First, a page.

Retrial Ordered on Bar Injury by Souvenir Toss
(CN) - A Las Vegas casino should not pay millions to the football fan who was hurt by a fellow patron diving for a thrown souvenir, the Nevada Supreme Court ruled.
At an airing of "Monday Night Football" at the Sportsbook bar in The Palms casino, actress Brandy Beavers and two other women dressed as cheerleaders threw sports souvenirs to the patrons.
Claiming that he sustained a knee injury when another patron ran into him while diving for a souvenir, Enrique Rodriguez sued The Palms.
Though a Clark County district judge awarded Rodriguez $6,051,589 in damages,
The Nevada Supreme Court overturned on June 5 after finding that it had been wrong to strike testimony from the casino's experts on security and crowd control.
Though the trial judge said these experts did not "opine that their opinions were given to a reasonable degree of professional probability," the Supreme Court said otherwise.
In testifying that throwing items to a crowd was commonplace and safe, the Palms' expert Forrest Franklin "offered a definitive opinion based on research and expertise, not speculation," according to the ruling.
"So exclusion of his testimony was an abuse of discretion," Justice Kristina Pickering wrote for the court.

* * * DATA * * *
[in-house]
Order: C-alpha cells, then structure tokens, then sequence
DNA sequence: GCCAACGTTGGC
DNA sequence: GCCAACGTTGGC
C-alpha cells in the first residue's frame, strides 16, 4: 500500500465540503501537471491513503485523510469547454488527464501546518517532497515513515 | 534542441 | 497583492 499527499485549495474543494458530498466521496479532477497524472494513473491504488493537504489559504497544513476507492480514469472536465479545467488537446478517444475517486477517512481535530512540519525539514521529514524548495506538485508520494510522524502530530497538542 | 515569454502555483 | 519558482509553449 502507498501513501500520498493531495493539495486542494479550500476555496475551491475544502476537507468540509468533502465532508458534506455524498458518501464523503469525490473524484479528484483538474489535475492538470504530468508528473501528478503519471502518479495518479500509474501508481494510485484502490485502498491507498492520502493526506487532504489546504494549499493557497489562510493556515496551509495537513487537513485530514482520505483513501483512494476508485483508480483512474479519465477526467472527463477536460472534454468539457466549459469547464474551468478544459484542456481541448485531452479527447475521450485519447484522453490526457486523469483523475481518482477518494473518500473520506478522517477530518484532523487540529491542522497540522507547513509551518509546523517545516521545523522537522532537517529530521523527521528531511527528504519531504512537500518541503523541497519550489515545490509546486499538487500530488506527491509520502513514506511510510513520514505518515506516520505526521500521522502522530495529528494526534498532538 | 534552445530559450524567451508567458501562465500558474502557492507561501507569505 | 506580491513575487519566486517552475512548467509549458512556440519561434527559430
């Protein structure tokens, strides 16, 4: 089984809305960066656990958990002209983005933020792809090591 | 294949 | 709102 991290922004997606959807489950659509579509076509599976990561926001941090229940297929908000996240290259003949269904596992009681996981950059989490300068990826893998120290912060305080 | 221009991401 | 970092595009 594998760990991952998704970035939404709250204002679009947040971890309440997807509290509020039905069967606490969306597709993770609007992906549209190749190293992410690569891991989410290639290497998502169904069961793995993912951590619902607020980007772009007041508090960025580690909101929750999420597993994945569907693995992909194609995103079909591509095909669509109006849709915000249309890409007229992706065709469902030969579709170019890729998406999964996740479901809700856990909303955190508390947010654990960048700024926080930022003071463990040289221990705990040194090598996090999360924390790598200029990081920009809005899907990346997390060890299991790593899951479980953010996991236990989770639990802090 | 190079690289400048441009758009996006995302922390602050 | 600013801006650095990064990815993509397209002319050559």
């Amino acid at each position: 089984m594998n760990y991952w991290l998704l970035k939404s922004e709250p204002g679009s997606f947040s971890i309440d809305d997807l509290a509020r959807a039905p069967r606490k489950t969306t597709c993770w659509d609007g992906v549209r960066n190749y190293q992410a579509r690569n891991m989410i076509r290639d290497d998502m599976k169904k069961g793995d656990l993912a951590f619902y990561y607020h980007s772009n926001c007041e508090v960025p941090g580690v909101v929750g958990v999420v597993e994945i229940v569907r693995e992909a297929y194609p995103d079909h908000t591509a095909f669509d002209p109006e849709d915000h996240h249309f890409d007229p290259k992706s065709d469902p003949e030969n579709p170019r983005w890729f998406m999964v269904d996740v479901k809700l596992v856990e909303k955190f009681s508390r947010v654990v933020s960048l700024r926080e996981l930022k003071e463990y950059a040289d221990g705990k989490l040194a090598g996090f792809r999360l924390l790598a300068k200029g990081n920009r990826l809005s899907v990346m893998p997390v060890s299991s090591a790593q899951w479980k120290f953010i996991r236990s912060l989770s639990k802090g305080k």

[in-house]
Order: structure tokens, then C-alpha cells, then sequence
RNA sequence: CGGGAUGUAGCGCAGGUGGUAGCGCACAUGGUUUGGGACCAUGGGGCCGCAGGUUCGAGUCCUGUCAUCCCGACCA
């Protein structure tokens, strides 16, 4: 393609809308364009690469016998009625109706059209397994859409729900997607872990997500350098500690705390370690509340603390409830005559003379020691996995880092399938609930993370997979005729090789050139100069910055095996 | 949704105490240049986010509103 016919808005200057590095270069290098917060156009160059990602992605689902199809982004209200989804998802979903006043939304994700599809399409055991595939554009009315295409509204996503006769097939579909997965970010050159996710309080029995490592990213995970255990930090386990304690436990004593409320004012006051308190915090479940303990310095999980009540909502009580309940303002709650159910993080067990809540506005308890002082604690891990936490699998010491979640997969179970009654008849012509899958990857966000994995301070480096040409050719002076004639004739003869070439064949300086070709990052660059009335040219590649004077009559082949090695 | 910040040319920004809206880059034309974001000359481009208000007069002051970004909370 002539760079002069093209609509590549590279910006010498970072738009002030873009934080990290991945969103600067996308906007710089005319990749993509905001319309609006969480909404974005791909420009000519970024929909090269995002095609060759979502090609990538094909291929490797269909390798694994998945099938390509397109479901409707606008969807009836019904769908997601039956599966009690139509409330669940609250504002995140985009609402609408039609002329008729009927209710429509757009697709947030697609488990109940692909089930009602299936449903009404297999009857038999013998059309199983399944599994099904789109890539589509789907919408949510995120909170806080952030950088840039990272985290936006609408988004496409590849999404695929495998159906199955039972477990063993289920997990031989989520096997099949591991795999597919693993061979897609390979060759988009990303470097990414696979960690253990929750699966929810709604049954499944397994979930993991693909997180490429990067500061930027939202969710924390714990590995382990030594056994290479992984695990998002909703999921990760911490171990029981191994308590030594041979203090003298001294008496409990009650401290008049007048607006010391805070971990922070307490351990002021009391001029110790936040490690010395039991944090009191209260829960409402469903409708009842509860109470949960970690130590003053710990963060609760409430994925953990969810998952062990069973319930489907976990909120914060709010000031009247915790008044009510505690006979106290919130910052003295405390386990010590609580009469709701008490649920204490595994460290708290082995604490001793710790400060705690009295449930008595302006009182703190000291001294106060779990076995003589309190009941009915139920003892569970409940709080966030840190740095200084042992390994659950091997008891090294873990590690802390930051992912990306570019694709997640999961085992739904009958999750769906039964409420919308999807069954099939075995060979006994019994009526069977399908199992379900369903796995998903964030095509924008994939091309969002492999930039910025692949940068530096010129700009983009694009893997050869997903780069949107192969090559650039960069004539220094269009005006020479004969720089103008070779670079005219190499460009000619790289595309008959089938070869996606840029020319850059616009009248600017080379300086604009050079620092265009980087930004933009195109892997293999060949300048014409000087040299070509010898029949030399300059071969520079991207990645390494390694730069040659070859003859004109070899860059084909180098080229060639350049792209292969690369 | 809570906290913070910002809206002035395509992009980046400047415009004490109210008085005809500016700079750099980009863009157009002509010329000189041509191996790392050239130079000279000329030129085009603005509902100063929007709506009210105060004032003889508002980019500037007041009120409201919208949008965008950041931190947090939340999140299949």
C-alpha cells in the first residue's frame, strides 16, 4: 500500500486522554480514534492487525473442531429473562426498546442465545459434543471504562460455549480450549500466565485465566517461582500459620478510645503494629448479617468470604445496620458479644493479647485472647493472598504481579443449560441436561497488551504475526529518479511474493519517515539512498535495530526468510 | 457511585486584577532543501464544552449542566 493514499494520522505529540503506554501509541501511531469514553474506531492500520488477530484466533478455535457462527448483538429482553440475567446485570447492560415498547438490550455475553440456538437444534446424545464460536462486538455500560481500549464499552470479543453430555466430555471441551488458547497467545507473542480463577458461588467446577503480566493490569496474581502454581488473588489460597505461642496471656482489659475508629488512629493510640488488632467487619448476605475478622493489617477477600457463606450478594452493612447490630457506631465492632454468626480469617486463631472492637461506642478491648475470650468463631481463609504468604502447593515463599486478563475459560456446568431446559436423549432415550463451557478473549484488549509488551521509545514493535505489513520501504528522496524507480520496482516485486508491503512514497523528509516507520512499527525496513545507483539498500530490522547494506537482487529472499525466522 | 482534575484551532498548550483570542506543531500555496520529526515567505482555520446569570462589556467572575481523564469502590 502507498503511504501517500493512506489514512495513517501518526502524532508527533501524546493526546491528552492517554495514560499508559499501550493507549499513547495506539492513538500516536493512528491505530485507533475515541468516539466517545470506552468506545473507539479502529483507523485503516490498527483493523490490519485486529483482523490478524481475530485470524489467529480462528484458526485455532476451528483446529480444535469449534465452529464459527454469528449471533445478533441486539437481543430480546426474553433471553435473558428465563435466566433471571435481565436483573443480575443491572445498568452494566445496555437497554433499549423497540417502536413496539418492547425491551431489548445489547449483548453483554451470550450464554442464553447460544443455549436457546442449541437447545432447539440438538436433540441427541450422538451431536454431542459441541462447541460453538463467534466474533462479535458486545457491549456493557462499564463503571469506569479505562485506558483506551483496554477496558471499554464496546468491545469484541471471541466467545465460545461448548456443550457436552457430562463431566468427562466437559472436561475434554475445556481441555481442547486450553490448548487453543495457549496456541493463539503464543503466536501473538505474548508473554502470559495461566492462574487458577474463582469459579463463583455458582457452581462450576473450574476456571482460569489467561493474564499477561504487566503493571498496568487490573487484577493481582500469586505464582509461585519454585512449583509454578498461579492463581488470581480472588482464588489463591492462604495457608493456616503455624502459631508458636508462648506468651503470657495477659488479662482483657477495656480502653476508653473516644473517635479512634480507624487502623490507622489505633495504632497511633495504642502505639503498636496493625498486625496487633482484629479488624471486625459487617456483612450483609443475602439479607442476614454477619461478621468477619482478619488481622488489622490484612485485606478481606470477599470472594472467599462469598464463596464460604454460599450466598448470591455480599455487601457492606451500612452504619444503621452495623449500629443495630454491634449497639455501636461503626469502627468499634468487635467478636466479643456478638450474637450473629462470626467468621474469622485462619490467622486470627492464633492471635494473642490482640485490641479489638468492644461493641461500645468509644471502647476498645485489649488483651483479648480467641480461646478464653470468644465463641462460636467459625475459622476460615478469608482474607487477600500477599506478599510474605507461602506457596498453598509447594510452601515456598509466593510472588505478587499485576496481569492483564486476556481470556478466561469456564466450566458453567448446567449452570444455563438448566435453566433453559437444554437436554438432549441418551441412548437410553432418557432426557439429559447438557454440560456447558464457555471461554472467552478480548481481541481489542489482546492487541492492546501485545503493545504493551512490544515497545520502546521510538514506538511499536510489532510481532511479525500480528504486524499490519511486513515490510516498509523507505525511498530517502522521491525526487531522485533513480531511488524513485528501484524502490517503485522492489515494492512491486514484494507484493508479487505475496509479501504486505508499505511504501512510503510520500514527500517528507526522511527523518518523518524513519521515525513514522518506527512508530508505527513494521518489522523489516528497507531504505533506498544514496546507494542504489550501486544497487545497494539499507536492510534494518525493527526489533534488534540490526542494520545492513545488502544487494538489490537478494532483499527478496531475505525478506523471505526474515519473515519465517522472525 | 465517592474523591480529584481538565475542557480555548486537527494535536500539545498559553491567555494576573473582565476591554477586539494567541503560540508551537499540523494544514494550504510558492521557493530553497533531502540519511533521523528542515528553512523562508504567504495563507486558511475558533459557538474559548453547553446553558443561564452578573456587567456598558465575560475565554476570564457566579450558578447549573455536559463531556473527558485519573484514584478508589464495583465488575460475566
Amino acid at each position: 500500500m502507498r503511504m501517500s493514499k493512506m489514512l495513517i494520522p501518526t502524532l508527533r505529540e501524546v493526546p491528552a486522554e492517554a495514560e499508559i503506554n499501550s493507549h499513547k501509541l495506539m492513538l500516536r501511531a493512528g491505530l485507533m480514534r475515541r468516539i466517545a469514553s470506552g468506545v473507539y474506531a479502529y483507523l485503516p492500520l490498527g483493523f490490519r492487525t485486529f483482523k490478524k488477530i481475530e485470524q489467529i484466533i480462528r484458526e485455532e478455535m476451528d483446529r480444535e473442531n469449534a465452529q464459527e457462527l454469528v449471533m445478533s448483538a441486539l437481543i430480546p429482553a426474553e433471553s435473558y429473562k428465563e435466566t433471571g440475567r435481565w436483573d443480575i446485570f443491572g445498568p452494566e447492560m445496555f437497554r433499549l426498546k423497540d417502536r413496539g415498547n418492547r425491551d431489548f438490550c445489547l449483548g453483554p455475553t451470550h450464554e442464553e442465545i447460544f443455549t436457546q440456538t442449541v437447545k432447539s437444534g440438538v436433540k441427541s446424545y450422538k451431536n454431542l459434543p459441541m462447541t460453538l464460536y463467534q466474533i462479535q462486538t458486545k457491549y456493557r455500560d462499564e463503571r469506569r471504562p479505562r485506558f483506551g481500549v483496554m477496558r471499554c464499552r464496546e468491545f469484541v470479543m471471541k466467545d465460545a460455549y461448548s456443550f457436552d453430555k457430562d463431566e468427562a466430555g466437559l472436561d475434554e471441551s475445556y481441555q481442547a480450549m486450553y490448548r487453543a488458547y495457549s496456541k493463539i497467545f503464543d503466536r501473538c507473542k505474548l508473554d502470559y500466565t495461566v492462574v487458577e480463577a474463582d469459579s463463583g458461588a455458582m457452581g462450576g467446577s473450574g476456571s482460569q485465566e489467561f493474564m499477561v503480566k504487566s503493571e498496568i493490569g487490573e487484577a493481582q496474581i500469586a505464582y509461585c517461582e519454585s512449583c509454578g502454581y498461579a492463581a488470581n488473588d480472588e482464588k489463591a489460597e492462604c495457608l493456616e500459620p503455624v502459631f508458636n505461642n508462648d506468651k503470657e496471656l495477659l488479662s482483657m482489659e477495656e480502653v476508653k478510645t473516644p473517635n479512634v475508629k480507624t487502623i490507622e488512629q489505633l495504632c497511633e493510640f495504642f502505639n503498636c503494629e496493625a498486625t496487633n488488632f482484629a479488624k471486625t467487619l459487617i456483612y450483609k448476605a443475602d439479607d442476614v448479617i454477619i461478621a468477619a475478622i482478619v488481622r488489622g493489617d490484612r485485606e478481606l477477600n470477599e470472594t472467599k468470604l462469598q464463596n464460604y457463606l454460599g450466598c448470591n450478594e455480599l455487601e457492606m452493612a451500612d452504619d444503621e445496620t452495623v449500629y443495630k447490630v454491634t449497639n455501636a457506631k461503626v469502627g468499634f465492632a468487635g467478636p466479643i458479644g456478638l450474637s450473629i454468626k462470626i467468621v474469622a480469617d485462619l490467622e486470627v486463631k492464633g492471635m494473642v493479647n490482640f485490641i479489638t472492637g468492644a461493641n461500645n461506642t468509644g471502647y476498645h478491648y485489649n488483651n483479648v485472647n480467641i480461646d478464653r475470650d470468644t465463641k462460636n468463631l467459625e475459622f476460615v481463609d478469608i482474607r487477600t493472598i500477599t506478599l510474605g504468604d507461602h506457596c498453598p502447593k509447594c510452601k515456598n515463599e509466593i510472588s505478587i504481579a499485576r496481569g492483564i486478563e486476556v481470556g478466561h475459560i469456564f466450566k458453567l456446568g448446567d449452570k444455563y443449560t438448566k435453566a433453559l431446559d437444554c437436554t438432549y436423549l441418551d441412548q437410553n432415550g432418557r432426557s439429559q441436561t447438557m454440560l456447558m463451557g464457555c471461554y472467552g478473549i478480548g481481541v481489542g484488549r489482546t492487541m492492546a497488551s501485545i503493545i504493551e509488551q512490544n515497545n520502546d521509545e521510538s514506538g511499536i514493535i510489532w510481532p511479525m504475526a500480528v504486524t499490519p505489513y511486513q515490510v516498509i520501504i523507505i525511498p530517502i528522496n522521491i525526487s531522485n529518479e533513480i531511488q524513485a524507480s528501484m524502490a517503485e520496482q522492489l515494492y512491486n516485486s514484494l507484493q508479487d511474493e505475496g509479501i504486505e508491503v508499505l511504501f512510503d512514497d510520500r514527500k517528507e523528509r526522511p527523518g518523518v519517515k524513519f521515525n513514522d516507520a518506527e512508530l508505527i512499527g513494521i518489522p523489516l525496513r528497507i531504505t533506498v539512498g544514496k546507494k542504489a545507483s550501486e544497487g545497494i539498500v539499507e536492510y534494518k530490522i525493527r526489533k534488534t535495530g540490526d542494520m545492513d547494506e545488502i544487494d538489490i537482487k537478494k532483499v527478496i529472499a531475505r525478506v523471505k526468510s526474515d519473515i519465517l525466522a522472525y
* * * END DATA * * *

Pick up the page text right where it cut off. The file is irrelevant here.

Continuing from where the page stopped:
It was also an abuse of discretion to let Rodriguez's doctors to testify without disclosing expert witness reports, according to the ruling.
The Palms failed, however, to sway the court regarding the limited-duty doctrine, as applied in the 2008 case Turner v. Manadalay Sports Entertainment.
Rodriguez was not in the same position as a fan hit by a foul ball while watching a baseball game at a ballpark, according to the ruling.
The court also discussed cases that included a bumper-car injury and a man who walked into the fire at a Burning Man ritual.
"But the point of watching a televised sporting event at a sports bar is ... to watch a televised sporting event at a sports bar; having souvenirs tossed in one's direction may or may not enhance the experience depending on one's preference, but as long as the televised event may still be viewed in that venue, the activity retains its character," Pickering wrote.
Rodriguez's case must be retried with a new judge, according to the ruling.
The first judge heard one of Rodriguez's doctors state that he reviewed "thousands of pages" of medical records in forming his opinion, but the doctor only disclosed 21 pages of records in discovery.